Ride-Hail Firm Leaves Driver’s Seat Empty as Path Diverges From LeEco
Chinese ride-hailing company Yidao Yongche’s leader has left the company, months after saying he would resign, as the cash-strapped startup continues its rocky transition from former owner LeEco to recent buyer To-Win Capital.
Yidao confirmed Tuesday that Peng Gang has stepped down from his position as CEO. This makes him the fifth Yidao executive with links to embattled Chinese tech firm LeEco to leave this year.
On July 17, Yidao Chief Technology Officer Yuan Bin, Chief Financial Officer Ren Ruxian, and vice presidents Liu Xiaoqing and Ma Dong handed in their notices.
Peng was formerly the chief marketing officer for LeEco, where the other four had also previously worked.
LeEco bought a 70% stake in the car-hailing company — China’s largest after Didi Chuxing — in October 2015. After the parent company’s financial woes were revealed in late 2016, its relationship with its subsidiary rapidly began to sour.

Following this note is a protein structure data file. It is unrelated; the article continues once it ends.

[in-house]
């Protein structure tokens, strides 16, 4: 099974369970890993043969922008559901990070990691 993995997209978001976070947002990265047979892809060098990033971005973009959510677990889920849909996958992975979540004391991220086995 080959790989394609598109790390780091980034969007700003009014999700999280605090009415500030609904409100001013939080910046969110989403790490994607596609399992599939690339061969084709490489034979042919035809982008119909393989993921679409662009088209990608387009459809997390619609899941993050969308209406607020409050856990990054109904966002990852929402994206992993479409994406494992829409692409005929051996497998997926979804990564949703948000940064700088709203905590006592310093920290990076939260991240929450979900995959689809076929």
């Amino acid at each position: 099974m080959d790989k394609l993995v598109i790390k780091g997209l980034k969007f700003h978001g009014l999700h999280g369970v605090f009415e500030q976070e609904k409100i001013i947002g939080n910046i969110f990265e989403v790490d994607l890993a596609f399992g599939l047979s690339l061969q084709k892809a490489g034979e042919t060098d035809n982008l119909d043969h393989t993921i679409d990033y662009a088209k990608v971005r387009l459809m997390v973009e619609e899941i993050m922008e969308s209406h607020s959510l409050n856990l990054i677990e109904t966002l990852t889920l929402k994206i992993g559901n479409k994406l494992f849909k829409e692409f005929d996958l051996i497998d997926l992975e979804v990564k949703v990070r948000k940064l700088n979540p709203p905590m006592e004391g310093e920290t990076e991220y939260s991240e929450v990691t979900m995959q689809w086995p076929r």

Earlier this year, drivers began complaining that they were unable to transfer payments out of their Yidao accounts, and in April, hundreds of them descended upon the company’s Beijing headquarters demanding access to their funds.
Days later, three of Yidao’s founders — Zhou Hang, Yang Yun, and Tang Peng — announced they were leaving the company. Zhou accused LeEco of having “misappropriated” 1.3 billion yuan ($197.4 million) from Yidao.
Weeks later, To-Win Capital, an obscure Beijing-based investment firm, bought an unspecified majority stake in Yidao from LeEco, in what looked like a turning point for the troubled car-hailing company. [http://www.caixinglobal.com/2017-07-14/101116006.html]
But To-Win’s acquisition of Yidao remains incomplete due to disagreements over debt claims, sources within Yidao told Caixin, and drivers are still waiting for payments.
To-Win said it had provided the financial support necessary in August for solving Yidao’s problem with its drivers, and that it would lend the firm more money in the future if the problem persisted.
Meanwhile, LeEco continues to face difficulties in its attempt to bounce back. Its listed arm, Leshi Internet Information & Technology Corp., said in an exchange filing that it would continue to suspend trading of its stock after a six-month hiatus, citing “significant and unprecedented issues” related to the company’s restructuring plan.
Contact reporter Teng Jing Xuan (email@example.com)
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